Contradictions, Lies, And “I Don’t Recalls”: The Fauci Deposition
Today, Missouri Attoney General Eric Schmitt released the transcript of the testimony of Dr. Anthony Fauci. As you might recall, Fauci was deposed as part of an ongoing federal lawsuit challenging the Biden Administration’s violations of the First Amendment in targeting and suppressing the speech of Americans who challenged the government’s narrative on COVID-19.
And here are the highlights…
EcoHealth Alliance – the Peter Daszak group – is knee-deep in the Wuhan controversy, having been funded by the Fauci’s NIH for coronavirus and gain of function research in China (and having worked with the Chinese team in Wuhan). What does Fauci say about EcoHealth Alliance? Over two years after the COVID-19 pandemic began, and after millions dead worldwide, he’s “vaguely familiar” with their work.
In early 2020, Fauci was put on notice that his group – NIAID – had funded EcoHealth alliance on bat coronavirus research for the past five years.
This coincided with early reports – directly to Fauci, from Jeremy Ferrar and Christian Anderson – “of the possibility of there being a manipulation of the virus” based on the fact that “it was an unusual virus.”
Fauci conceded that he was specifically made aware by Anderson that “the unusual features of the virus” make it look “potentially engineered.”
Fauci couldn’t recall why he sent an article discussing gain of function research in China to his deputy, Hugh Auchincloss, telling him it was essential that they speak on the phone. He couldn’t recall speaking with Auchincloss via phone that day. But remarkably, Fauci did remember assigning research tasks to Auchincloss
Fauci was evasive on conversations with Francis Collins about whether NIAID may have funded coronavirus-related research in China, eventually stating “I don’t recall.”
The phrase “I don’t recall” was prominent in Fauci’s deposition. He said it a total of 174 times:
According to the transcript, Dr. Fauci said “I don’t recall” 174 times, including when asked about emails that he sent, interviews that he gave, and other important information.
— Eric Schmitt (@Eric_Schmitt) December 5, 2022
For example, Fauci couldn’t remember what anyone said on a call discussing whether the virus originated in a lab:
During that same call, Fauci couldn’t recall whether anyone expressed concern that the lab leak “might discredit scientific funding projects.” He also couldn’t recall whether there was a discussion about a lab leak distracting from the virus response. Fauci did remember, however, that they agreed there needed to be more time to investigate the virus origins – including the lab leak theory.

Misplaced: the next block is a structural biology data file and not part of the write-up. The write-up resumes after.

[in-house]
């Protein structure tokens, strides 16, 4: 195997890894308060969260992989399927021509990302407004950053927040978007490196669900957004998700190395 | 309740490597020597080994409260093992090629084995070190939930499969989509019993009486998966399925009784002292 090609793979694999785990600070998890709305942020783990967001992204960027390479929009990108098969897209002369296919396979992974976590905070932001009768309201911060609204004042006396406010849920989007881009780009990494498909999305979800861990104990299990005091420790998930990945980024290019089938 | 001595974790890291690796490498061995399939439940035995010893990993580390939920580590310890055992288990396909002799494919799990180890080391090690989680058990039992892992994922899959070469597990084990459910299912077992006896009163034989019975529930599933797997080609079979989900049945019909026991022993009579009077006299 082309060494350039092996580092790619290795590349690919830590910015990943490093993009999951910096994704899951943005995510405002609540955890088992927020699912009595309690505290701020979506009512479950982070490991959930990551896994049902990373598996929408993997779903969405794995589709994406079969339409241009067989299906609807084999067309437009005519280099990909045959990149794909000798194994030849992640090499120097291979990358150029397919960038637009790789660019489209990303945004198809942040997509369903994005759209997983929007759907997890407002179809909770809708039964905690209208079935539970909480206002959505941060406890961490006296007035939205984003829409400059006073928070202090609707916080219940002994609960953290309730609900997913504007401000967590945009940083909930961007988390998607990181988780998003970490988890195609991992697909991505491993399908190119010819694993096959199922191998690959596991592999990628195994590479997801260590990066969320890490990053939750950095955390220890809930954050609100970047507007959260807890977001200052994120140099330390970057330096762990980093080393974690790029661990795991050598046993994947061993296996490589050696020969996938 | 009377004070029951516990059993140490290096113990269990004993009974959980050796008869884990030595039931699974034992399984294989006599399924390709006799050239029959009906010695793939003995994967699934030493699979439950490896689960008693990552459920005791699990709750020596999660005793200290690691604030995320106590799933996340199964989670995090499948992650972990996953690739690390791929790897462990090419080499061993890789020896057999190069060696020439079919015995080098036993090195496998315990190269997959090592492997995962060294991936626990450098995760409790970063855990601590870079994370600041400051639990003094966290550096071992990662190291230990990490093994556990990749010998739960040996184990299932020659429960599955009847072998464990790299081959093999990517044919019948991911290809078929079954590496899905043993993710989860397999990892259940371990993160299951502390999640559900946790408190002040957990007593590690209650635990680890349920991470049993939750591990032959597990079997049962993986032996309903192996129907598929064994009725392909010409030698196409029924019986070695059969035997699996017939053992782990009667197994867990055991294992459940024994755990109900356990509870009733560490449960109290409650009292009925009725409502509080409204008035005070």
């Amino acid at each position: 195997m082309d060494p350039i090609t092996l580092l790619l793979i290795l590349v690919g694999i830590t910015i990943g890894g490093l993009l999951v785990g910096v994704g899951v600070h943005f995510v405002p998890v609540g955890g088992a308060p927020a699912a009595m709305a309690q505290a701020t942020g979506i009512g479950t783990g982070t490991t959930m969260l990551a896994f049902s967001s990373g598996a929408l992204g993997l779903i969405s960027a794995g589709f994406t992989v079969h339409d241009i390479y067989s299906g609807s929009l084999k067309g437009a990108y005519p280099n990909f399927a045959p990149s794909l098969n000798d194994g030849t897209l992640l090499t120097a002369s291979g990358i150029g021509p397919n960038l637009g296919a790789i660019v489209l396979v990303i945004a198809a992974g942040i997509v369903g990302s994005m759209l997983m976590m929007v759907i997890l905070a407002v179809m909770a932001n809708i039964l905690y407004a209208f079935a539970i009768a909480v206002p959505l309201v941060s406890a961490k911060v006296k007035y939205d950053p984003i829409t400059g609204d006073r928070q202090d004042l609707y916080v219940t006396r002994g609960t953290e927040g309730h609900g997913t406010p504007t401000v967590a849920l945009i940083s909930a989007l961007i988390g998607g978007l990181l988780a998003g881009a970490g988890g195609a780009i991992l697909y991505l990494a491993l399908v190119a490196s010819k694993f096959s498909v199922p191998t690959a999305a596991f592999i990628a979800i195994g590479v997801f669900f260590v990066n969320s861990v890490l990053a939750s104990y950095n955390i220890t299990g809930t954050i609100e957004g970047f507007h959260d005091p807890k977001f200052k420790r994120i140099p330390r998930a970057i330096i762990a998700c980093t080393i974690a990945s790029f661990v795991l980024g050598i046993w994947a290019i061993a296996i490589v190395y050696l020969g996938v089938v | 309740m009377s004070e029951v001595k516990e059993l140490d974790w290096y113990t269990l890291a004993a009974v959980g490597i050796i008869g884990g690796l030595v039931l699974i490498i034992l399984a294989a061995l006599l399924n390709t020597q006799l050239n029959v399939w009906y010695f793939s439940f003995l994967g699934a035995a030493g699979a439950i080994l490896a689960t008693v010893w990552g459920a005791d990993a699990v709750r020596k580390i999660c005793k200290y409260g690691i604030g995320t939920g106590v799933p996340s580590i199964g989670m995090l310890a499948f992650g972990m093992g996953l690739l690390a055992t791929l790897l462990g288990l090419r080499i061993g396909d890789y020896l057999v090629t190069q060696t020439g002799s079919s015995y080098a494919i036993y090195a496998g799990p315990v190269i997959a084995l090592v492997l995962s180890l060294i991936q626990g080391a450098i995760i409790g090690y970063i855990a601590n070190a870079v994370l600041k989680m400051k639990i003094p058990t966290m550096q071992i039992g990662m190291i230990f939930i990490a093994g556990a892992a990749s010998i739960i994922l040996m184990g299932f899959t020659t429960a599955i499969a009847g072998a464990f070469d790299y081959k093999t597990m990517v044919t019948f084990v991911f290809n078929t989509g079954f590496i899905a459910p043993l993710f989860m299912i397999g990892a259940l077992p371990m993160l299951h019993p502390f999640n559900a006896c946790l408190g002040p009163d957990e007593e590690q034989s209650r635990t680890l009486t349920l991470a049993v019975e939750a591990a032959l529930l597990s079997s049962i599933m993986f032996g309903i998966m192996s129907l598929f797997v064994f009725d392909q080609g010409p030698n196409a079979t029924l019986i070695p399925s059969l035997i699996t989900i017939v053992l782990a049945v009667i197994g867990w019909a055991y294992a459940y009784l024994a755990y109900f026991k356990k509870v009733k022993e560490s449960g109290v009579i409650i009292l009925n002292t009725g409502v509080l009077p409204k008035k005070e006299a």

What else couldn’t Fauci remember? Whether, early into the pandemic, his confidants raised concerns about social media posts about the origins of COVID-19.
Yet Fauci did admit he was concerned about social media posts blaming China for the pandemic. He even admitted the accidental lab leak “certainly is a possibility,” contradicting his prior claims to National Geographic where he said the virus “could not have been artificially or deliberately manipulated.”
Fauci also couldn’t recall whether he had any conversations with Daszak about the origins of COVID-19 in February 2020, but admitted those conversations might have happened: “I told you before that I did not remember any direct conversations with him about the origin, and I said I very well might have had conversations but I don’t specifically remember conversations.” And he couldn’t recall telling the media early on during the pandemic that the virus was consistent with a jump “from an animal to a human.”
Fauci said he was in the dark on social media actions to curb speech and suspend accounts that posted COVID-19 information that didn’t fit the mainstream narrative: “I’m not aware of suppression of speech on social media.” Yet it was Fauci’s proclamations of the truth, whether about the origins of COVID-19 to the effectiveness of hydroxychloroquine, that led to social media companies banning discussions of contrary information.
Regarding those removals of content, Fauci had no personal knowledge of a US Government/Social Media effort to curb “misinformation.” But he conceded the possibility numerous times.
Then there’s the issue of masks. In February 2020, Fauci informed an acquaintance that was traveling: “I do not recommend that you wear a mask.” Fauci would later become a vocal proponent of masks only two months later.
I’m near my Substack length limit – posting the excerpts does that – but you can see from Fauci’s testimony that his public statements about COVID-19 origins and the necessity to wear a mask didn’t match his private conversations. This has been known for some time, but it’s finally nice to get him on record.
Fauci makes them ask him if he knows anyone that works for a social media platform FIVE TIMES before he finally admits his daughter worked for Twitter.
— Steve Deace (@SteveDeaceShow) December 5, 2022
Mon, 12/05/2022 – 21:40
via ZeroHedge News https://ift.tt/JyIM6Qv Tyler Durden